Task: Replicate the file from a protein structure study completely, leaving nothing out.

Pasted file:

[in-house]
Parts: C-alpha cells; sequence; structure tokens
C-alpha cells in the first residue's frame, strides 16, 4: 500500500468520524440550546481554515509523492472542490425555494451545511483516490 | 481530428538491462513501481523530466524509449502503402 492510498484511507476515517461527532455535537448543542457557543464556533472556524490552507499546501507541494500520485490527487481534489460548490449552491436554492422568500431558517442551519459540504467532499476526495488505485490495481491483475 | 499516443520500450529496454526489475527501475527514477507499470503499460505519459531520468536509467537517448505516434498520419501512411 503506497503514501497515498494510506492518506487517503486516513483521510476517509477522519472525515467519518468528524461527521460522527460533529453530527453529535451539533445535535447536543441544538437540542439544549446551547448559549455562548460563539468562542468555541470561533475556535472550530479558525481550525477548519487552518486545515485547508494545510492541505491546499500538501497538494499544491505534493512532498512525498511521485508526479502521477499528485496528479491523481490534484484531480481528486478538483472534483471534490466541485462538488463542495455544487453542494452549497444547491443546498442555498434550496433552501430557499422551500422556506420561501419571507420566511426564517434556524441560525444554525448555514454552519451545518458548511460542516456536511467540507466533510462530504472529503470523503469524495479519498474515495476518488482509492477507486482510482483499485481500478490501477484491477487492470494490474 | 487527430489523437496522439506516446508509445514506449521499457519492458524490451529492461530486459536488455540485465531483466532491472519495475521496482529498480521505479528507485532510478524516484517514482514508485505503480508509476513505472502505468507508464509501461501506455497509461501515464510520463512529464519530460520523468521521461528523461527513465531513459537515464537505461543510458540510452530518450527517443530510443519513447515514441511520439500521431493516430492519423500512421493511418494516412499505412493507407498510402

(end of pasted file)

[in-house]
Parts: C-alpha cells; sequence; structure tokens
C-alpha cells in the first residue's frame, strides 16, 4: 500500500468520524440550546481554515509523492472542490425555494451545511483516490 | 481530428538491462513501481523530466524509449502503402 492510498484511507476515517461527532455535537448543542457557543464556533472556524490552507499546501507541494500520485490527487481534489460548490449552491436554492422568500431558517442551519459540504467532499476526495488505485490495481491483475 | 499516443520500450529496454526489475527501475527514477507499470503499460505519459531520468536509467537517448505516434498520419501512411 503506497503514501497515498494510506492518506487517503486516513483521510476517509477522519472525515467519518468528524461527521460522527460533529453530527453529535451539533445535535447536543441544538437540542439544549446551547448559549455562548460563539468562542468555541470561533475556535472550530479558525481550525477548519487552518486545515485547508494545510492541505491546499500538501497538494499544491505534493512532498512525498511521485508526479502521477499528485496528479491523481490534484484531480481528486478538483472534483471534490466541485462538488463542495455544487453542494452549497444547491443546498442555498434550496433552501430557499422551500422556506420561501419571507420566511426564517434556524441560525444554525448555514454552519451545518458548511460542516456536511467540507466533510462530504472529503470523503469524495479519498474515495476518488482509492477507486482510482483499485481500478490501477484491477487492470494490474 | 487527430489523437496522439506516446508509445514506449521499457519492458524490451529492461530486459536488455540485465531483466532491472519495475521496482529498480521505479528507485532510478524516484517514482514508485505503480508509476513505472502505468507508464509501461501506455497509461501515464510520463512529464519530460520523468521521461528523461527513465531513459537515464537505461543510458540510452530518450527517443530510443519513447515514441511520439500521431493516430492519423500512421493511418494516412499505412493507407498510402